Fat transplantation is quickly becoming one of the most versatile tools in the toolbox for plastic surgeons. Positive results in breast, body and facial procedures that utilize fat transfer have generated a tremendous amount of interest. Most patients are very interested in the idea of having some of their unwanted fat transferred to somewhere else on their body that needs volume! Dr. Dan Del Vecchio, a board certified plastic surgeon from Boston and an expert in fat grafting discusses the benefits of using fat in breast augmentation and breast reconstruction.
By: Daniel Del Vecchio, MD
and Susan Kamyab
Benefits of Transferring Fat in Breast Augmentation
Patients who had breast implants in their 20’s may experience breast deflation when they are in their 30’s. The reason for the deflation is because the soft tissue that is over the implant can thin and often does, especially after the patient has gone through pregnancy. Many times, you can actually start to see the implant. This is called soft tissue failure. Dr. Del Vecchio explains, “The implant is fine, the problem is the soft tissue is not covering it well enough. If we can put fat over the implant, we can often get a really nice result. We will be able to restore the patient’s breast tissue, as if she was in her 20’s again.”
In this particular procedure surgeons use liposuction to obtain fat cells from one part of the body, such as the abdomen or thighs, and use it for augmentation or reshaping of the breast. According to the American Society of Plastic Surgeons, “88% of plastic surgeons who currently perform fat grafting to the breast said they use fat grafting for breast reconstruction techniques, and often apply fat grafting along with implants or flap procedures.”
Who’s the Best Candidate for Breast Reconstruction?
There are certain patients who benefit best from breast reconstruction with fat. Great candidates are the young 35 to 45 year old woman who are BRCA positive and elect to have a prophylactic mastectomy on both sides so they can eliminate the risk of breast cancer. Dr. Del Vecchio says, “Since they have not had radiation, you can do a subcutaneous mastectomy and in some cases spare the nipple.” The skin envelope, nipple, and muscle are still accessible, which means at the time of the mastectomy, surgeons can place fat directly under the muscle with little risk of the cancer returning.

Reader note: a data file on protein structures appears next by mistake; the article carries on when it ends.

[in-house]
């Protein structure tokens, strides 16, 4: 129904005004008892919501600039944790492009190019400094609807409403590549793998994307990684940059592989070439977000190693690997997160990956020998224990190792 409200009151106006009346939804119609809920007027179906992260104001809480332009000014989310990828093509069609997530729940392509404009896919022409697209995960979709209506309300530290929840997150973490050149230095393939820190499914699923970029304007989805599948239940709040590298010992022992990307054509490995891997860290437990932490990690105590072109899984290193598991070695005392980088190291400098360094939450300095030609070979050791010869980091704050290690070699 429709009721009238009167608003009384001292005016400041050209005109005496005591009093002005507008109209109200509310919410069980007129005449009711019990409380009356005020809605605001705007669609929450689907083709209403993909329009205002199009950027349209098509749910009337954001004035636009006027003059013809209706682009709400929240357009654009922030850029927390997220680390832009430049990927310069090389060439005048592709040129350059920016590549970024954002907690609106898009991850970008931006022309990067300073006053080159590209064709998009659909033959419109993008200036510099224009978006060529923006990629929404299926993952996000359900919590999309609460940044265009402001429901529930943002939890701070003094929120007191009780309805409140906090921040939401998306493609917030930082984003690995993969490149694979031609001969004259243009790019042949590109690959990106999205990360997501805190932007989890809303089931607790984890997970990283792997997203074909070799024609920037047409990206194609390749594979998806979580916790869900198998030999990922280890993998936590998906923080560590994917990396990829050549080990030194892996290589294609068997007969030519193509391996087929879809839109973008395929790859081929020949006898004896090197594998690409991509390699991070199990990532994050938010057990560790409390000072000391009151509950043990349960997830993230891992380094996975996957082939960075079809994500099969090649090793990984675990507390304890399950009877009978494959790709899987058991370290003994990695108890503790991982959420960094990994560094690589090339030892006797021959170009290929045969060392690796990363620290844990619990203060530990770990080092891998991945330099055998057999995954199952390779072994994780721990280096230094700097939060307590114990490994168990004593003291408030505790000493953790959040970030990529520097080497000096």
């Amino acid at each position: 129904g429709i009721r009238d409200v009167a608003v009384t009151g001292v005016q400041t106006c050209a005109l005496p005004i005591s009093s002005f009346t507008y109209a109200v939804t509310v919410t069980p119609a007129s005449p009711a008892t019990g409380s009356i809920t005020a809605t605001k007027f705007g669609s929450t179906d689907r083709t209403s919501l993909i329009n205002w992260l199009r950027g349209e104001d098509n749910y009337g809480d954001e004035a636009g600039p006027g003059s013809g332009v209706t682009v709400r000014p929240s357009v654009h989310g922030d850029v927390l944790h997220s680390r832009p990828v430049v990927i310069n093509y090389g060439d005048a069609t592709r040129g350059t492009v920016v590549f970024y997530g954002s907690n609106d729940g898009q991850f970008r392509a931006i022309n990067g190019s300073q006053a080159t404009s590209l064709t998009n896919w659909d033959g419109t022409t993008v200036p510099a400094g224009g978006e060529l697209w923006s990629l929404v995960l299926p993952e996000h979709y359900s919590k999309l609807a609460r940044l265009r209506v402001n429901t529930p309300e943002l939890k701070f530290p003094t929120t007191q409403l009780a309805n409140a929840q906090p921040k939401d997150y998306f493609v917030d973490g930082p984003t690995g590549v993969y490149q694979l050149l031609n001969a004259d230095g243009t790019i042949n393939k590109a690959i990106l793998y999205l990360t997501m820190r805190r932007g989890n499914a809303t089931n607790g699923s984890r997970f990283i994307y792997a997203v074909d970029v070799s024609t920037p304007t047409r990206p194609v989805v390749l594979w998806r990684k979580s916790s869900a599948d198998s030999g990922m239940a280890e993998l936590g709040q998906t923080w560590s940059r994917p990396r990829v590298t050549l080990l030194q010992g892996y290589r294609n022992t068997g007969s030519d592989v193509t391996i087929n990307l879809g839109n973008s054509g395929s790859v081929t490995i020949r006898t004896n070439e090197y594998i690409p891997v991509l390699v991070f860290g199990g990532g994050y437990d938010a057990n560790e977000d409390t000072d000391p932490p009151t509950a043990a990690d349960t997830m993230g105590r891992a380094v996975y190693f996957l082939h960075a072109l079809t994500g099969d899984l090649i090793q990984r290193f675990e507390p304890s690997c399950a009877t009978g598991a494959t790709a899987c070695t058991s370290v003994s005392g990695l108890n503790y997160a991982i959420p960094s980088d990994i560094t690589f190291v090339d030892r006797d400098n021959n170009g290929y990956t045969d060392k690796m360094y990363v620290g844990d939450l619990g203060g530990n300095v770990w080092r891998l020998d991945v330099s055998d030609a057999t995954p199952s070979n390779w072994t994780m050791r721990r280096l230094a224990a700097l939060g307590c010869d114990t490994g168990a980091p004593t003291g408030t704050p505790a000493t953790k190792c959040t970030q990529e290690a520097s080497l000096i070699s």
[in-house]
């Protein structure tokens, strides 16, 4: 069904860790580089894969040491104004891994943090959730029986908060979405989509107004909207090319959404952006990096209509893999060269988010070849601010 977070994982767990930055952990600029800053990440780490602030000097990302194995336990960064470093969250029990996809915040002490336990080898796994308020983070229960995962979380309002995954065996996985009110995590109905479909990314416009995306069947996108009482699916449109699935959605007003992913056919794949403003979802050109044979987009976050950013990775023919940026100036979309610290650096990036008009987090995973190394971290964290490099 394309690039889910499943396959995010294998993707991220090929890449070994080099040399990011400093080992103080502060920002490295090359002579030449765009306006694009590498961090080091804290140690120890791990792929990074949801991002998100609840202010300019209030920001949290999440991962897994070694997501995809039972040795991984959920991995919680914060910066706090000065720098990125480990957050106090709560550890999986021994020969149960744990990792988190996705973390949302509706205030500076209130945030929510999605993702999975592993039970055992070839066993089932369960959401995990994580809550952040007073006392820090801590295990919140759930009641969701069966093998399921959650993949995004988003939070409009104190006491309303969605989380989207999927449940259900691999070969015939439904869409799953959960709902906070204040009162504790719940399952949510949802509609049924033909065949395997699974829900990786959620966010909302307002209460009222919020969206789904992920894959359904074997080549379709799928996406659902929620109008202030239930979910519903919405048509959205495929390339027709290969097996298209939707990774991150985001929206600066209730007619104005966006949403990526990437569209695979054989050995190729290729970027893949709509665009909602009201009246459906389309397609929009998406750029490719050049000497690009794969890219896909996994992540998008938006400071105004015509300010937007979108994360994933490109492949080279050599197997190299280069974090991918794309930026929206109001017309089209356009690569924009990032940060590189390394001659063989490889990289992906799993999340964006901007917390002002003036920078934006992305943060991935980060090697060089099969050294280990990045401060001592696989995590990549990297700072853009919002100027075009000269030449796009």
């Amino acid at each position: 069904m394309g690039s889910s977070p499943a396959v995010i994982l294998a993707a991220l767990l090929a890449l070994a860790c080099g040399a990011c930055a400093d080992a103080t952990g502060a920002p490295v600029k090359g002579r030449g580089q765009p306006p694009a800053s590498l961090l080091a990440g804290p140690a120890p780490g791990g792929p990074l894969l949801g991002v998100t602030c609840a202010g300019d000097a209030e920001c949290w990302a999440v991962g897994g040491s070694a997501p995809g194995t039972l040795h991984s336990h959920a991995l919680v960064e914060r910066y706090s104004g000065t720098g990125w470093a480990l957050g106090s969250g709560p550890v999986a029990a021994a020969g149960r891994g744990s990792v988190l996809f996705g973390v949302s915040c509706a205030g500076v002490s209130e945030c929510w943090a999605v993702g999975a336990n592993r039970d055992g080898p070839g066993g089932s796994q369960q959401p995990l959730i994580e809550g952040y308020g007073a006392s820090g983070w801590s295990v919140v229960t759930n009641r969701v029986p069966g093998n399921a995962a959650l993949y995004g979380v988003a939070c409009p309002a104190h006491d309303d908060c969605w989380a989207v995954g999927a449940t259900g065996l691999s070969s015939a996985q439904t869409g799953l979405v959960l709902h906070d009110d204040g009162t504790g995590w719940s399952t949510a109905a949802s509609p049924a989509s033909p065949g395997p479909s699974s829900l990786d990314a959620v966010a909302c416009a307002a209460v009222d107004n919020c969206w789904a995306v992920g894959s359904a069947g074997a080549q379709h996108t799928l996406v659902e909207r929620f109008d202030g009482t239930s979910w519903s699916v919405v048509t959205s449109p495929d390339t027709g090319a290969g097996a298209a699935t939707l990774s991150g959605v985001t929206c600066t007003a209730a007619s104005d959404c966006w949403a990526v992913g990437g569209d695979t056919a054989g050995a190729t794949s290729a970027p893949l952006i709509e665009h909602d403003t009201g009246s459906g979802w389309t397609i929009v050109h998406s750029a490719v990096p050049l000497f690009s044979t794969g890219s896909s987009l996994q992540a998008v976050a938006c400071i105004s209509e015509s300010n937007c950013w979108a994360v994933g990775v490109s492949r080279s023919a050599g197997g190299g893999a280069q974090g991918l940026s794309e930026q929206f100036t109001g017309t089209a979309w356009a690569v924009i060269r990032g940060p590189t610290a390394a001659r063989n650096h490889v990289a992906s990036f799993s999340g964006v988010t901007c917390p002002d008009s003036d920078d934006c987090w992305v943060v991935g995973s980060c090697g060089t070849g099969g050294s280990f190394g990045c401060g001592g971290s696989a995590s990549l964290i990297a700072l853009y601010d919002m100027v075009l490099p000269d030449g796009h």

On the other hand, the least attractive candidates for fat transplantation in breast reconstruction are the lumpectomy patients. “On average, more than 1 and 8 lumpectomy patients will have cancer again,” says Dr. Del Vecchio. “If you’re injecting fat in a breast that’s at a higher risk of cancer, you’re more likely to have a recurrence, even though the fat doesn’t have anything to do with whether or not the cancer will return. ”
Get Comfortable with Fat
The average number of surgeries that a woman with breast cancer requires is about two and a half. The issue is getting patients and surgeons comfortable with the techniques and concepts of getting fat to survive. Dr. Del Vecchio explains, “Once surgeons feel comfortable about the process of fat grafting and keeping the fat alive, I think you will see a big increase in the adoption of the breast reconstruction with fat operation.”